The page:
****Caveat: If the loan is a VA loan or FHA loan, the investor is guaranteed their principal by the government, so the losses would go to the Federal insurance agency – either FHA or the VA.


  10. Adventures in Keynesian Economics:

    “Medicaid’s stimulative effect
    Posted by Sarah Kliff on July 10, 2012 at 3:18 pm”

    “Here’s one factor governors may want to weigh as they consider participating in the health law’s Medicaid expansion: Study after study has found that federal Medicaid dollars spur economic activity beyond the initial investment.

    Researchers find that a dollar of Medicaid spending increases spending both in the health-care sector and in other industries.

    “For every dollar that a state spends, federal funding filters through the state economies,” says Robin Rudowitz, associate director for the Kaiser Commission on Medicaid and the Uninsured. “That tends to go both into health service vendors as well as other sectors.”

    Medicaid acts as a stimulus in two ways. First, increased federal spending on health care can, in tough budget times, free up state dollars for other spending. Medicaid spending can also ripple through the private sector, stimulating increased employment that leads to higher household spending.”

    “One recent study found that every $100,000 in stimulus dollars increased employment by 3.8 job years. Each stimulus dollar had a multiplier of 2, meaning that every $1 of Medicaid spending resulted in a $2 increase in gross domestic product.”


  11. “Brent Nyitray, on July 10, 2012 at 11:12 am said:”

    “****Caveat: If the loan is a VA loan or FHA loan, the investor is guaranteed their principal by the government, so the losses would go to the Federal insurance agency – either FHA or the VA.”

    I think the regulator for Fannie & Freddie has gone on record about this as well with regards to increasing the losses for those two entities if the proposal is implemented.


  12. Successful austerity of the past?

    “Donald D. Kummerfeld, Crisis Budgeter, Dies at 78

    Published: July 10, 2012

    Donald D. Kummerfeld, a budget director and first deputy mayor whose insistence on financial discipline and deft political touch helped steer New York City away from the brink of bankruptcy in the 1970s, died on Thursday in Jersey City. He was 78.

    He had become ill while gardening in intense heat and died in a hospital emergency room, his wife, Elizabeth, said.

    In 1975, financial markets slammed their doors on New York City after years of excessive borrowing, and New York State stepped in to issue bonds to keep the city running. In return, the state demanded financial stringency. Mr. Kummerfeld’s role was to attend to the details of cleaning up the city’s sloppy accounting practices, enforcing budget cuts and for the first time extending financial planning years into the future.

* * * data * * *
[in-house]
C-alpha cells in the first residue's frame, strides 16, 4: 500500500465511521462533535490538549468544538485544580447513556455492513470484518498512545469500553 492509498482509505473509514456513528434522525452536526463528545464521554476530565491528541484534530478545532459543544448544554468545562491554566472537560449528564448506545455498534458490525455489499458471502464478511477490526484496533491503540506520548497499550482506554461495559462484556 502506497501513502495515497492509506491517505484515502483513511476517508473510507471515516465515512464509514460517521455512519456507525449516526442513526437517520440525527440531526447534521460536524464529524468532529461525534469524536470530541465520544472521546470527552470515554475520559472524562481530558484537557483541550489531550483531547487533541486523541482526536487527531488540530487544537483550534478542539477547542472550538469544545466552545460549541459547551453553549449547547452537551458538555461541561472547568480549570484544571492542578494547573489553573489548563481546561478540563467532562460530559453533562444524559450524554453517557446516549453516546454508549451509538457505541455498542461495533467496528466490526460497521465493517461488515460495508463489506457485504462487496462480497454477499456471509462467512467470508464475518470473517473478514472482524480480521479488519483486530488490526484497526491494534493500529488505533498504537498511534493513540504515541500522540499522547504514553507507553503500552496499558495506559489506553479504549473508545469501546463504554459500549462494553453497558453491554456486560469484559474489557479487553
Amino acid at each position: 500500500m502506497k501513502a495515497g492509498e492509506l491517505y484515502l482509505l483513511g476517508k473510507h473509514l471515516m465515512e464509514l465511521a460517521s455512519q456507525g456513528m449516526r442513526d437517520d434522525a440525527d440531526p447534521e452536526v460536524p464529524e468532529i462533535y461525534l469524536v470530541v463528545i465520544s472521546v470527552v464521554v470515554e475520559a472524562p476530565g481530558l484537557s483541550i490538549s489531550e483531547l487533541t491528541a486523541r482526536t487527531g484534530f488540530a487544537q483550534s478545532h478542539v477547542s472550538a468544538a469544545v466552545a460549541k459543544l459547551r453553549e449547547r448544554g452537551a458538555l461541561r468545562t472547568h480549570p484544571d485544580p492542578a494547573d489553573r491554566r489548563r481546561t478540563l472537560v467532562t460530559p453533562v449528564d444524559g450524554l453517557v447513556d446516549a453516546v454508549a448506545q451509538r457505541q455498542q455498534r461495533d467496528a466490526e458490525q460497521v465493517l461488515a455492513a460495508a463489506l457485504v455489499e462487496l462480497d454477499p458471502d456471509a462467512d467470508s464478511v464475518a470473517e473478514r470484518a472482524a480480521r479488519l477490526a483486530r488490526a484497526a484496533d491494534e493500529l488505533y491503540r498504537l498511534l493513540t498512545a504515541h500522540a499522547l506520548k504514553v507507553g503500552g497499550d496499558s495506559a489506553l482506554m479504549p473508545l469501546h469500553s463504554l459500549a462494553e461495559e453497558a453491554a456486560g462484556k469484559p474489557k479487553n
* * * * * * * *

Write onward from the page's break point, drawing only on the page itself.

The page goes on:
Richard Ravitch, an aide to Gov. Hugh L. Carey during the crisis, said in a telephone interview on Tuesday that Mr. Kummerfeld’s job was to say, “If you want to have a balanced budget, this is what you have to do.”

    Mr. Kummerfeld brought to the task years of experience as a budget official in Washington and as an investment banker on Wall Street. But those who worked with him say his negotiating ability matched his expertise with numbers. The New York Times in 1977 quoted an official who had dealt with him as saying:

    “The thing I like about Don is that at least he doesn’t try to pretend. Even when he’s put in the position of having to act like 2 and 2 is 5, you can say, ‘Don, please,’ and he’ll look at you and shrug and say, ‘Yes, but this is our policy here.’ ”

    In an interview, Felix Rohatyn, who headed the agency in charge of restructuring the city’s debt during the crisis, said, “What he brought to the table was great knowledge of both the facts and the politics of the situation.”

    His firmness did not necessarily make him popular. News accounts at the time told of agency heads emerging in tears after meeting with Mr. Kummerfeld. At one public hearing he was accused of “heartlessness.”

    But the strong medicine worked, and by 1977 the city was beginning to turn a corner. “It’s not always obvious, but the city is managing itself now, largely due to Kummerfeld,” Peter C. Goldmark Jr., the state budget director, told The Times. ”